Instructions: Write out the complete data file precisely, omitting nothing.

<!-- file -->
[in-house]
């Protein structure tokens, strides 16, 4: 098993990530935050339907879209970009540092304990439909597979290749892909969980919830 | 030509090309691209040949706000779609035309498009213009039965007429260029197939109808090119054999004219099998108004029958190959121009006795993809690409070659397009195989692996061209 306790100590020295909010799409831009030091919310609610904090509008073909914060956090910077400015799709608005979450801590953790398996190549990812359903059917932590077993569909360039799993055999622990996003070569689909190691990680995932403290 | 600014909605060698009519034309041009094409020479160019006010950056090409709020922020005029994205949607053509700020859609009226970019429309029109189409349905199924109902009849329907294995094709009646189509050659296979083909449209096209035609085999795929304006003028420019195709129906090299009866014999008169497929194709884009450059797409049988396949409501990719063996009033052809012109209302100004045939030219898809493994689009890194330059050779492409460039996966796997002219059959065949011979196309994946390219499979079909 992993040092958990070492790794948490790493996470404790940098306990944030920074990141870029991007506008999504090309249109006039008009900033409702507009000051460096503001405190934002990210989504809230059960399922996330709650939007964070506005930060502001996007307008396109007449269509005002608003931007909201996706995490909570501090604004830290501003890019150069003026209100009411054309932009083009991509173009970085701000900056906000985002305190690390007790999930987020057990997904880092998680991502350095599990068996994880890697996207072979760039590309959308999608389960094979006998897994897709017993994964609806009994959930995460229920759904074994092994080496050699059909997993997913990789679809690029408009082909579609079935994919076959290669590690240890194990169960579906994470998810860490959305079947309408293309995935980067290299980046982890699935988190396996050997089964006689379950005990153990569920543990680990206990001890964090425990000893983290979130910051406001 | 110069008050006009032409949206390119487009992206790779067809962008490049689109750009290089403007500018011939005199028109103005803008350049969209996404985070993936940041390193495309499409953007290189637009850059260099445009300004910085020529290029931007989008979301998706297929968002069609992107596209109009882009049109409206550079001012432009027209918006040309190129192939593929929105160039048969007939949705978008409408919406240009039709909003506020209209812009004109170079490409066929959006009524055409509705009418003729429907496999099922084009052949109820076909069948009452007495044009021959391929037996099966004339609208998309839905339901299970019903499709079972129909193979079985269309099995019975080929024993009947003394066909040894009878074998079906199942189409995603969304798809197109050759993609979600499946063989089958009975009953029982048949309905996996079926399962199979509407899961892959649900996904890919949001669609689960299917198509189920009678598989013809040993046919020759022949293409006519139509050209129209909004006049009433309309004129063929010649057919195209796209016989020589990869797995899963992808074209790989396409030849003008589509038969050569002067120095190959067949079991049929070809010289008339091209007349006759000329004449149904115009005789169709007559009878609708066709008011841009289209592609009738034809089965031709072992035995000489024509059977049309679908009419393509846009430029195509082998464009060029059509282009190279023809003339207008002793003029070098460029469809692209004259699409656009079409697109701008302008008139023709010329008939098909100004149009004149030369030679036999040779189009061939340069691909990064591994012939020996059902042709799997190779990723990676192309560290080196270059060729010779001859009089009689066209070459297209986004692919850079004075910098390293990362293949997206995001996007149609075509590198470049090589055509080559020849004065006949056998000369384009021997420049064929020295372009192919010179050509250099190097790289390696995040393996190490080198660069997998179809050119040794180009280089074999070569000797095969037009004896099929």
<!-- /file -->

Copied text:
[in-house]
């Protein structure tokens, strides 16, 4: 098993990530935050339907879209970009540092304990439909597979290749892909969980919830 | 030509090309691209040949706000779609035309498009213009039965007429260029197939109808090119054999004219099998108004029958190959121009006795993809690409070659397009195989692996061209 306790100590020295909010799409831009030091919310609610904090509008073909914060956090910077400015799709608005979450801590953790398996190549990812359903059917932590077993569909360039799993055999622990996003070569689909190691990680995932403290 | 600014909605060698009519034309041009094409020479160019006010950056090409709020922020005029994205949607053509700020859609009226970019429309029109189409349905199924109902009849329907294995094709009646189509050659296979083909449209096209035609085999795929304006003028420019195709129906090299009866014999008169497929194709884009450059797409049988396949409501990719063996009033052809012109209302100004045939030219898809493994689009890194330059050779492409460039996966796997002219059959065949011979196309994946390219499979079909 992993040092958990070492790794948490790493996470404790940098306990944030920074990141870029991007506008999504090309249109006039008009900033409702507009000051460096503001405190934002990210989504809230059960399922996330709650939007964070506005930060502001996007307008396109007449269509005002608003931007909201996706995490909570501090604004830290501003890019150069003026209100009411054309932009083009991509173009970085701000900056906000985002305190690390007790999930987020057990997904880092998680991502350095599990068996994880890697996207072979760039590309959308999608389960094979006998897994897709017993994964609806009994959930995460229920759904074994092994080496050699059909997993997913990789679809690029408009082909579609079935994919076959290669590690240890194990169960579906994470998810860490959305079947309408293309995935980067290299980046982890699935988190396996050997089964006689379950005990153990569920543990680990206990001890964090425990000893983290979130910051406001 | 110069008050006009032409949206390119487009992206790779067809962008490049689109750009290089403007500018011939005199028109103005803008350049969209996404985070993936940041390193495309499409953007290189637009850059260099445009300004910085020529290029931007989008979301998706297929968002069609992107596209109009882009049109409206550079001012432009027209918006040309190129192939593929929105160039048969007939949705978008409408919406240009039709909003506020209209812009004109170079490409066929959006009524055409509705009418003729429907496999099922084009052949109820076909069948009452007495044009021959391929037996099966004339609208998309839905339901299970019903499709079972129909193979079985269309099995019975080929024993009947003394066909040894009878074998079906199942189409995603969304798809197109050759993609979600499946063989089958009975009953029982048949309905996996079926399962199979509407899961892959649900996904890919949001669609689960299917198509189920009678598989013809040993046919020759022949293409006519139509050209129209909004006049009433309309004129063929010649057919195209796209016989020589990869797995899963992808074209790989396409030849003008589509038969050569002067120095190959067949079991049929070809010289008339091209007349006759000329004449149904115009005789169709007559009878609708066709008011841009289209592609009738034809089965031709072992035995000489024509059977049309679908009419393509846009430029195509082998464009060029059509282009190279023809003339207008002793003029070098460029469809692209004259699409656009079409697109701008302008008139023709010329008939098909100004149009004149030369030679036999040779189009061939340069691909990064591994012939020996059902042709799997190779990723990676192309560290080196270059060729010779001859009089009689066209070459297209986004692919850079004075910098390293990362293949997206995001996007149609075509590198470049090589055509080559020849004065006949056998000369384009021997420049064929020295372009192919010179050509250099190097790289390696995040393996190490080198660069997998179809050119040794180009280089074999070569000797095969037009004896099929």